I then arranged the components roughly on the board. Note the light blue traces are on the bottom side of the PCB, and the red holes are plated vias from top to bottom. 

    I wanted to keep all the components on the bottom face, so that the battery would fit in the gap between the screen, to keep it safe. 

    i then fit the smaller passives around the device, and began routing. there was nothing incredibly eventful about the routing, bar the fact that i realised i would need a way to flash a bootloader to the Atmega (bootloaded Atmega's are super expensive, and i might try using optiboot). To that end i had to add a single pad, as most of the bootloading pins are broken out over the screen connection. I should hopefully be able to bootload the Atmega without too much stress. 

    when laying out the silkscreen, I took care to ensure the text was centred around the middle of the switch. I had to get creative with some of the symbols, the altium silkscreen text seems to only support certain character sets, so the root symbols are actually comprised of a few segments of PCB trace, shifted to the overlay layer.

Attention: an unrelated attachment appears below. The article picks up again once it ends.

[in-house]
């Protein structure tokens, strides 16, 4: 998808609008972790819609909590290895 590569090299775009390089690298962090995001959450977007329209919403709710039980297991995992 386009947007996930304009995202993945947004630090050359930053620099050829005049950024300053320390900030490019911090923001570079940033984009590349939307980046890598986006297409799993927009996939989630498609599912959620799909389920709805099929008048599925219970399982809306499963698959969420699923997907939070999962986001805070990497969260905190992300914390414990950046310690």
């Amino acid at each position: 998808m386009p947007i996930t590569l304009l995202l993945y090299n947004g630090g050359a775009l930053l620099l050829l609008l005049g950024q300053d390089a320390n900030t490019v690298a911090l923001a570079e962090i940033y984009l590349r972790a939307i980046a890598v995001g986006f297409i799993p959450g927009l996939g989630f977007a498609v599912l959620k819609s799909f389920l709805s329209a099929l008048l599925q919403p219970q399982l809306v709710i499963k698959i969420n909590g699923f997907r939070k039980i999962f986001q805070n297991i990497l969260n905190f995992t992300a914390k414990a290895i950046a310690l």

I originally was planning to use OSHPark to order these PCBs, but in the end i went for PCBWay, due to the lower cost and better selection of copper mask colors. I picked black with white silkscreen, and used all the other default options for substrate, thickness, coating, etc.. 

    I'm impressed with the level of detail that seems to be present in their production process, they have a tracker online that informs you exactly where your PCB is in the factory.

    How accurate that is remains a mystery, but its a neat feature nonetheless. I paid $22 for 5 PCBs, and shipping options varied from $6 for delivery in around a month, through to $21 for fast shipping via DHL. PCBs are set to arrive tomorrow, I'll upload some photos then!